See U. S. Stat. at Large, vol. 14, 66; Rev. Stat. ant again, pointing out the defects, asking for another of U. S. (2d ed. 1878), p. 1017, 9 5258.

sample, and stating that they could give considerable Il by this statute Congress undertook to legislate and continuing orders if defendants could furnish a upon inter-State commerce, the exceptional decisions satisfactory article. The defendants sent otber eamof the United States Supreme Court decided in 1876, ples. Subsequently the plaintiffs sent several orders including the Prik case, do not militate in the slight- for lots of steel, accompanied with explanatory sugo est degree against the views announced herein. That restions to defendant, and defendant sent the lots each railroad company in the case before us issued its ordered. The correspondence indicates tbat it was own way-bill to and from the connecting point with contemplated by both parties that plaintiffs should exthe defendant, and that each company was liable for periment with these lots, in order to ascertaiu whether the loss and damage occurring on its own road only, the defendant could supply them with the required does not affect the question of inter-State commerce. article. October 22, 1880, defendant wrote plaintiffs as From the time the goods began to be moved from St. follows: Louis, Mo., until they were delivered at Hutobinson, “We have been trying to get a cast of steel out for in this State, they were the subject of commerce and your work, but are so busy that we can't do any thing commerce among the States, and therefore inter-State in way of experimenting, but will send same as before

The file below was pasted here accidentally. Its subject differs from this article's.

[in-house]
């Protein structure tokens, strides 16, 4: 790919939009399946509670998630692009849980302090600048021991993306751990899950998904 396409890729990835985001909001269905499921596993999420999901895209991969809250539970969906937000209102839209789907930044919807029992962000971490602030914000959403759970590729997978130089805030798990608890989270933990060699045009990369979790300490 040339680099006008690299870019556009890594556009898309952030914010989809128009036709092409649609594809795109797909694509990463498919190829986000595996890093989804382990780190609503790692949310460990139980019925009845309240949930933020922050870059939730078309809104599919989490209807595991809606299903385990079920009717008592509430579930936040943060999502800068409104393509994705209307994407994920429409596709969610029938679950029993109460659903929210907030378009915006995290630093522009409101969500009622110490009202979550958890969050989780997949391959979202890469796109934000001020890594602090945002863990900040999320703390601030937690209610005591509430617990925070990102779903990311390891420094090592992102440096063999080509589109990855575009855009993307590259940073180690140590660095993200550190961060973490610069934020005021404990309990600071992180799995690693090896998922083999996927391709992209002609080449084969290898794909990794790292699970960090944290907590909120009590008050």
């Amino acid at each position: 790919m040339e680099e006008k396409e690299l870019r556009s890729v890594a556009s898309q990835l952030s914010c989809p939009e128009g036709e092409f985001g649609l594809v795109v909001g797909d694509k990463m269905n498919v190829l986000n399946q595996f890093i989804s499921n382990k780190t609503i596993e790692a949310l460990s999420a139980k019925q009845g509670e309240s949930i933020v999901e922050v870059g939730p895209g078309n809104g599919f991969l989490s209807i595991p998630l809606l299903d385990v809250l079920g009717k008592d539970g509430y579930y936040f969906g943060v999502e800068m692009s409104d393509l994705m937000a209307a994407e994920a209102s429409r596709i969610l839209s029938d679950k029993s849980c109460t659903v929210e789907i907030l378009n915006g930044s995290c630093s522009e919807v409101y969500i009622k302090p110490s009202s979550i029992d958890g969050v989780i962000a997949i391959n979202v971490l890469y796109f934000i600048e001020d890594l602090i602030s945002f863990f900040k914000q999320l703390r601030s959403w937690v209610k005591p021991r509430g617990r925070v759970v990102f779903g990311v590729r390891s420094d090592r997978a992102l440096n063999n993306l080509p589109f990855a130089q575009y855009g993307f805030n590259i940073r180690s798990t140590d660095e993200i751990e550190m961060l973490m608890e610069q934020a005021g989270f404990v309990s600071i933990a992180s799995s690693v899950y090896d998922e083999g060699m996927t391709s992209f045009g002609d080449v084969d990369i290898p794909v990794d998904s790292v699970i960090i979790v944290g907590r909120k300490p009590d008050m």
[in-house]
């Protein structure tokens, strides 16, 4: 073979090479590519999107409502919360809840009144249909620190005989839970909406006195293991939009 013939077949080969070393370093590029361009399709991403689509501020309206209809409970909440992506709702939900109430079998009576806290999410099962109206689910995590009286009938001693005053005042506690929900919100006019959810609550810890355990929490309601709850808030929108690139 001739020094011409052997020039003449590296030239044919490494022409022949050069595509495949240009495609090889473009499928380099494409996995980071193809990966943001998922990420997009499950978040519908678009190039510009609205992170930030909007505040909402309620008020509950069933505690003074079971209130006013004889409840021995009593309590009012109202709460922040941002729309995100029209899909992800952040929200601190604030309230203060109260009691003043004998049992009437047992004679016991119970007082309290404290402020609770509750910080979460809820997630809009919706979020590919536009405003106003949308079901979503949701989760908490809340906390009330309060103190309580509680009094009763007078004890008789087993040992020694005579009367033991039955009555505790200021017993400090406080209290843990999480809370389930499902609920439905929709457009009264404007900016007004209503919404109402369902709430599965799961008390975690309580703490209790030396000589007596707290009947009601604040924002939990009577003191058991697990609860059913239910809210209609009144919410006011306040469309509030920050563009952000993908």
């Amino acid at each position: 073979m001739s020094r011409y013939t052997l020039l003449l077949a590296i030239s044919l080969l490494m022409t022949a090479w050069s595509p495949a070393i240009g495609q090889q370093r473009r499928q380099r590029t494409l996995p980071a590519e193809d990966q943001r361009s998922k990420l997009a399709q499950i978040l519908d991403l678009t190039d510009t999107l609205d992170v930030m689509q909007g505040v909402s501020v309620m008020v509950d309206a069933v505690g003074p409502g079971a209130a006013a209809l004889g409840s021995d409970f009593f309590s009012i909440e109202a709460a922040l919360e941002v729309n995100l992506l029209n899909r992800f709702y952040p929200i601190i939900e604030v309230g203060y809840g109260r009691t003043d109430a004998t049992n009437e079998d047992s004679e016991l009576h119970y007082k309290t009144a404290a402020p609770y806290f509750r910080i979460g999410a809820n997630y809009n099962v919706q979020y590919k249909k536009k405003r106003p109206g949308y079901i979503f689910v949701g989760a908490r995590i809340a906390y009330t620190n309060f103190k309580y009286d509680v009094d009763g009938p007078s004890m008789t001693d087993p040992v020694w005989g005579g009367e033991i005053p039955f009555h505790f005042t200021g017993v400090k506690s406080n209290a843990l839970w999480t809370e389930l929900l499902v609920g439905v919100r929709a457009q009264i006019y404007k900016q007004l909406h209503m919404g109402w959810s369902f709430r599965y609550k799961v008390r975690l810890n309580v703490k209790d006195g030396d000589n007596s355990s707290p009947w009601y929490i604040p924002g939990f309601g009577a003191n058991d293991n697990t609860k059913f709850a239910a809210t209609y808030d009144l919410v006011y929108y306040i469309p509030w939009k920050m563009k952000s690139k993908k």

if desired. If you desire us to send sane quality as After a careful consideration of the whole record before please reiterate your order." and the important questious involved, we decide that October 25th plaiutiffs replied to this letter as folthe plaintiff is uot entitled to recover.

lows: The judgmeut therefore of the District Court must “Yours of 22d at band. Give us same quality as last be affirmed.

lot, and send as soon as possible, 500 lbs. %x%, 500 lbs. All the justices concurring.

56x1, 500 lbs. 76x148."

November 6th plaintiffs wrote defendant again as

follows: SALE-WARRANTY-DUTY OF PURCHASER. "Send us 500 lbs. steel (same quality), %x1%. We

are in great need of all stock o:dered, and if it proves UNITED STATES CIRCUIT COURT, N. D. NEW YORK.

satisfactory on a fair trial hope to give you much JULY, 26, 1884.

larger orders."

Neither of these orders were filled by defendant, BAGLEY V. CLEVELAND ROLLING MILL CO.*

owing to defendant's ivability to do so, and NovemA manufacturer of steel having in obedience to several

ber 20th defendant wrote plaintiffs explaining the orders from a customer furnished the latter with steel of